Burkholder Lab publishes research on strategies used by probiotic bacteria to reduce Salmonella infection

Kristin Burkholder, associate professor in the Department of Biology
Kristin Burkholder, associate professor in the Department of Biology

Kristin Burkholder, Ph.D., associate professor in the Department of Biology, along with Dylan Fletcher, B.S., Biological Sciences ’17, Lauren Gileau, B.S., Nursing ’17 and Arnold Kandolo, a class od 2018 biotechnology graduate from southern Maine Community College, published a manuscript in the journal Pathogens and Disease.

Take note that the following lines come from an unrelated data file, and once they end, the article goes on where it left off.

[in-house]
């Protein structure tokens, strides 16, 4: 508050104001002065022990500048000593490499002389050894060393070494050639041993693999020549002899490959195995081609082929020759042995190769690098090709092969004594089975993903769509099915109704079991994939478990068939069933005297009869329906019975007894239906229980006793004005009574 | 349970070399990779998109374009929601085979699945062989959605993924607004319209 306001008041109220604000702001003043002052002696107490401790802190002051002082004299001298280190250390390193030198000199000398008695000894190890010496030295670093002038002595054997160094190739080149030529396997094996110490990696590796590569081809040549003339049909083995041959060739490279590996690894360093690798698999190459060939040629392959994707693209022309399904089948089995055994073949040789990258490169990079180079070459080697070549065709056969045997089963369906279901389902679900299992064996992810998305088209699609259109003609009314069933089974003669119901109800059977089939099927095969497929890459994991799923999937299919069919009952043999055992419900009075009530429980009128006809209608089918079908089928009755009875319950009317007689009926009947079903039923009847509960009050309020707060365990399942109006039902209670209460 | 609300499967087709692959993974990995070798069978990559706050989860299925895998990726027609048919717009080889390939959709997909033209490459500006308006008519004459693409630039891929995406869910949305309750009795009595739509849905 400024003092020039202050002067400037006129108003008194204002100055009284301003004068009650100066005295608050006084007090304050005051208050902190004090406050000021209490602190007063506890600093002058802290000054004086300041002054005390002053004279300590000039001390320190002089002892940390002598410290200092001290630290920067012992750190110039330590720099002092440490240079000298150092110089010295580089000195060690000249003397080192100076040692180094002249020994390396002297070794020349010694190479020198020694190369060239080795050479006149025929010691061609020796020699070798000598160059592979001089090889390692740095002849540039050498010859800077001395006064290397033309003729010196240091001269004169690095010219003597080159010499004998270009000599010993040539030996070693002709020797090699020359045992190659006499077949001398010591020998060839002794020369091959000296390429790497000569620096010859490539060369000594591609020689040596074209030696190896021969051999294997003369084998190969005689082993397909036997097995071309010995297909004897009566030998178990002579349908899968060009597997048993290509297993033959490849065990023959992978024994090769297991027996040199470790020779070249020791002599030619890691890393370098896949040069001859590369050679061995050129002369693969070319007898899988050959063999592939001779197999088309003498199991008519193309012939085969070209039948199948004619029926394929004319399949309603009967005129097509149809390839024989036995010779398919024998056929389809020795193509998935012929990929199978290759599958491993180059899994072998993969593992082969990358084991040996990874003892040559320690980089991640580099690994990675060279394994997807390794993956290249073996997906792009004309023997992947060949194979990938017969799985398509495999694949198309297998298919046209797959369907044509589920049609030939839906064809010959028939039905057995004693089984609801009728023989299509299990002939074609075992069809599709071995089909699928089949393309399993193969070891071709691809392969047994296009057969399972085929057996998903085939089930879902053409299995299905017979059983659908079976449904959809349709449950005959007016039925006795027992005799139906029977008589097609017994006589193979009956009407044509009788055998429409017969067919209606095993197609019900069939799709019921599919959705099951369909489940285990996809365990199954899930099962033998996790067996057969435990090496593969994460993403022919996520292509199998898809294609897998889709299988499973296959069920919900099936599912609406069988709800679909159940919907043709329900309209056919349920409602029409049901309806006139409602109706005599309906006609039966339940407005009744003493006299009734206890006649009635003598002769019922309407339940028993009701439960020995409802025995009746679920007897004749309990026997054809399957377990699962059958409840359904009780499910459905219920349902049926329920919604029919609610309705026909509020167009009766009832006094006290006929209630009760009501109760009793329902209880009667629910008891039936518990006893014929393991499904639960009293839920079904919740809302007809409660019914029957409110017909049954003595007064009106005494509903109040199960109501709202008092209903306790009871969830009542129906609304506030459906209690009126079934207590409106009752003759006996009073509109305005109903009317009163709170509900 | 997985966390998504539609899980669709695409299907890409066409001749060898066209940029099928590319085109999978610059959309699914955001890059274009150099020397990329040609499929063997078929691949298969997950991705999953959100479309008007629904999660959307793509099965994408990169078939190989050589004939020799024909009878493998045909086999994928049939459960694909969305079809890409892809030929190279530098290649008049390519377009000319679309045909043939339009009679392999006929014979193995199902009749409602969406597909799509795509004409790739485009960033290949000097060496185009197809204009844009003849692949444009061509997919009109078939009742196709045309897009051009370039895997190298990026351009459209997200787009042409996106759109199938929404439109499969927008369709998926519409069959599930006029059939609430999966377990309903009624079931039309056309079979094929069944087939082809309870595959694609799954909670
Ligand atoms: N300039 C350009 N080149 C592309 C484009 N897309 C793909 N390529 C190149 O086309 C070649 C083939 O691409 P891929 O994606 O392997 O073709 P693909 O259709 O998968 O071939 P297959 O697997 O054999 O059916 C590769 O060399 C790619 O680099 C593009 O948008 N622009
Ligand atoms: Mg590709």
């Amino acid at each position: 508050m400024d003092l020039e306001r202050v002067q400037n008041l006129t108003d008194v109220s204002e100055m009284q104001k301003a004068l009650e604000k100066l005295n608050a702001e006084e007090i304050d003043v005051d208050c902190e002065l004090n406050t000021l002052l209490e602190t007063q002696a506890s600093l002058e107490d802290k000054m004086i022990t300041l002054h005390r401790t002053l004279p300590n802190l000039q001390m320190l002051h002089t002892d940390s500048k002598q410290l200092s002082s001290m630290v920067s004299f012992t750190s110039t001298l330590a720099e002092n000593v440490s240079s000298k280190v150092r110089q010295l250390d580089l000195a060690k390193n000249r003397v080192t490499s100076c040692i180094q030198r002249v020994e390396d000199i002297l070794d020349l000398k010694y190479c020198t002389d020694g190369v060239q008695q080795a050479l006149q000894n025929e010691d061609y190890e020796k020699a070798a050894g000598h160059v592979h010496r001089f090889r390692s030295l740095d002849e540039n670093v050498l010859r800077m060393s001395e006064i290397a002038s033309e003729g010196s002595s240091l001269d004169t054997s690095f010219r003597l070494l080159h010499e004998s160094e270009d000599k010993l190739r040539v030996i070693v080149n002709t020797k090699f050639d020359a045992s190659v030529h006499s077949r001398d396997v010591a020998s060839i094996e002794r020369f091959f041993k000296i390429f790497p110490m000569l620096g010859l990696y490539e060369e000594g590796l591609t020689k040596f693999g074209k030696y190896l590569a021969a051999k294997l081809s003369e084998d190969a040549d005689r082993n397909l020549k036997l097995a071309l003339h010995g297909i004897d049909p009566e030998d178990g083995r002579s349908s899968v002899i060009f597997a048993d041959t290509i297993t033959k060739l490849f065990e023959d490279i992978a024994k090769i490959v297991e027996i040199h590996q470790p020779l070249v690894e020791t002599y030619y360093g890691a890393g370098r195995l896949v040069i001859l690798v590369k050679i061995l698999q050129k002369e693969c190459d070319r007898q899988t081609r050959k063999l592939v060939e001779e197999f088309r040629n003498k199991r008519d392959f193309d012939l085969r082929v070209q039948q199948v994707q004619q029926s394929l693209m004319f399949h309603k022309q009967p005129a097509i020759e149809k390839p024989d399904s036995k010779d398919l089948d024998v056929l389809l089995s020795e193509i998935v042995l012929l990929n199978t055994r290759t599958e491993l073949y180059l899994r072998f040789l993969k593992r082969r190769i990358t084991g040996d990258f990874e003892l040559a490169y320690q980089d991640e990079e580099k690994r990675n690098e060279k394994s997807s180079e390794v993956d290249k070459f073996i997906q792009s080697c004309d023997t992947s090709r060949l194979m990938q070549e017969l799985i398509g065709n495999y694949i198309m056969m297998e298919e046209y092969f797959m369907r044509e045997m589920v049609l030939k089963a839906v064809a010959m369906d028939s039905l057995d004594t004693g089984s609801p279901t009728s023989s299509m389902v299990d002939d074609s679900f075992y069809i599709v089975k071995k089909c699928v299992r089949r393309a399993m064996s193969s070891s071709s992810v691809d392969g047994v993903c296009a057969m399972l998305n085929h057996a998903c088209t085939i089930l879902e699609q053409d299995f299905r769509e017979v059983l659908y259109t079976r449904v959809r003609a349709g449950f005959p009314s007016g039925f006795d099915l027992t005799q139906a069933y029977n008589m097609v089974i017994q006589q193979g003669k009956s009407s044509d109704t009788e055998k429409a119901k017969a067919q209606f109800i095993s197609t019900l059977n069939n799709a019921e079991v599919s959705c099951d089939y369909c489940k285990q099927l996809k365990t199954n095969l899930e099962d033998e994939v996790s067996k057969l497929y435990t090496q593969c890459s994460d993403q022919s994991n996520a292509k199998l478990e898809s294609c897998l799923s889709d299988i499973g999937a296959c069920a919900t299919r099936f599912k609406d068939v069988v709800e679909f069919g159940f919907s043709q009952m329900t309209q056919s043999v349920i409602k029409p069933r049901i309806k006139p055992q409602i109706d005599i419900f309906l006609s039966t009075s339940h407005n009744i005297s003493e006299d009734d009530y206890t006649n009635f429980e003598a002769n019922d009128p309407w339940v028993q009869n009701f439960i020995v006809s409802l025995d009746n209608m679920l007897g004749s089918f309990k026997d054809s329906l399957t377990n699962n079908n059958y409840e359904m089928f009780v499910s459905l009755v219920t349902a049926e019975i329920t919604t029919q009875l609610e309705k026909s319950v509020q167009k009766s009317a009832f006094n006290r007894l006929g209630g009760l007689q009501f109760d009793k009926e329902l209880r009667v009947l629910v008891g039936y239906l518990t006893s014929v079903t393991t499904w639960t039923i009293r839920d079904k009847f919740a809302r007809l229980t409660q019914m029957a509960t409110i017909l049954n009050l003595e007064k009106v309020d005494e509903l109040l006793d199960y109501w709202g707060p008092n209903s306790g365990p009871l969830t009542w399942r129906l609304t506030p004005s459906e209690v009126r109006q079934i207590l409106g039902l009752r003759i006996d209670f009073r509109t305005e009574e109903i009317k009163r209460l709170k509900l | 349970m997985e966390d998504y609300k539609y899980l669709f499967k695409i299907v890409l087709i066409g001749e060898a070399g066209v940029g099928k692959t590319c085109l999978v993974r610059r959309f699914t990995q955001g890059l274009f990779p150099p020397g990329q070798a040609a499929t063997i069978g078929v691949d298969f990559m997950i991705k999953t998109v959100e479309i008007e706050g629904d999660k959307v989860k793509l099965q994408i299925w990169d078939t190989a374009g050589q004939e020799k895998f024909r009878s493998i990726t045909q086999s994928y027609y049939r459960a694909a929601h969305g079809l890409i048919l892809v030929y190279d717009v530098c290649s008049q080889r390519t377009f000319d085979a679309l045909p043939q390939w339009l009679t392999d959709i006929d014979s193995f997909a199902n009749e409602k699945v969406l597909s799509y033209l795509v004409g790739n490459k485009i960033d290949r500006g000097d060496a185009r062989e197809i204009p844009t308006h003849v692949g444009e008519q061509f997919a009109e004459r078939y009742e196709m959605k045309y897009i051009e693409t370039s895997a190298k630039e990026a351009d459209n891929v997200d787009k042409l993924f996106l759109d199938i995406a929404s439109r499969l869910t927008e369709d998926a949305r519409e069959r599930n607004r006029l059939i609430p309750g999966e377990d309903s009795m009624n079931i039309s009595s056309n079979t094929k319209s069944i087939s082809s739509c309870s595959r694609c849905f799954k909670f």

In the article, the group reports that probiotic lactic acid bacteria can mitigate virulence of the gastrointestinal pathogen Salmonella enterica Javiana, a leading cause of severe foodborne Salmonellosis.

Despite its emergence as a major foodborne pathogen, little is known of how it interacts with intestinal epithelial cells.

The authors demonstrated that during infection of human intestinal cells, probiotic bacteria impaired Salmonella invasion and cytotoxicity, decreased Salmonella virulence gene expression and modulated the host inflammatory response to infection.

These findings suggest potential mechanisms by which probiotic bacteria might protect the host intestinal tract against Salmonella-induced damage.




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